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Citation. Harpole, W.S.; Tilman, D. 2007. Grassland species loss resulting from reduced niche dimension. NATURE 446:791-793.
Abstract. Intact ecosystems contain large numbers of competing but coexisting species. Although
numerous alternative theories have provided potential explanations for this high
biodiversity, there have been few field experiments testing between these theories. In
particular, theory predicts that higher diversity of coexisting competitors could result
from greater niche dimensionality1, for example larger numbers of limiting resources or
factors. Alternatively, diversity could be independent of niche dimensionality because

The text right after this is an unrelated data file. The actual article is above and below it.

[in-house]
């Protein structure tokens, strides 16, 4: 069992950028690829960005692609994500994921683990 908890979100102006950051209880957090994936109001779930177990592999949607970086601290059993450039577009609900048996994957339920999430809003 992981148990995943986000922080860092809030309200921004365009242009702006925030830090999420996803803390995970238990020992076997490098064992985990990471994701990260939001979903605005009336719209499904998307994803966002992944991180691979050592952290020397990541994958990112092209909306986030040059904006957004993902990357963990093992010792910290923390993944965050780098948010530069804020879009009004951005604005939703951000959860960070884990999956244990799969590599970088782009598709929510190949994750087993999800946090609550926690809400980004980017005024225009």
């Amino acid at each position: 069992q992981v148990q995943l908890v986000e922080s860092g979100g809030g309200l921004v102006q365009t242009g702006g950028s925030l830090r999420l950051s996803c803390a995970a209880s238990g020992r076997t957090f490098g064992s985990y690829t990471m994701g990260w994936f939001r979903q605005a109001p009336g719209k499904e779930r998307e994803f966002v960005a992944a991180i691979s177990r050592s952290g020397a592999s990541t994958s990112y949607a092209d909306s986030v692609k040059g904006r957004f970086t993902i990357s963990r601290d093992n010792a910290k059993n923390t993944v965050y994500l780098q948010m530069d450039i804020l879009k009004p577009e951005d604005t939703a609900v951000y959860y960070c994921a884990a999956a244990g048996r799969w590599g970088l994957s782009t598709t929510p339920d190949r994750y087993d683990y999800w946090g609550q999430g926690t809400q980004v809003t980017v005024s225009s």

large numbers of species can coexist when limited by just one or two factors if species
have appropriate trade-offs2. Here we show that plant coexistence and diversity result
from the 'niche dimensionality' of a habitat. Plant species numbers decreased with
increasing numbers of added limiting soil resources (soil moisture, nitrogen, phosphorus
and base cations), which is consistent with theoretical predictions that an increased
supply of multiple limiting resources can reduce niche dimension. An observational field study gave similar results. The niche dimension hypothesis also explained diversity changes in the classic Park Grass Experiment at Rothamsted. Our results provide an alternative mechanistic explanation for the effects of nutrient eutrophication on the diversity of terrestrial, freshwater and marine ecosystems.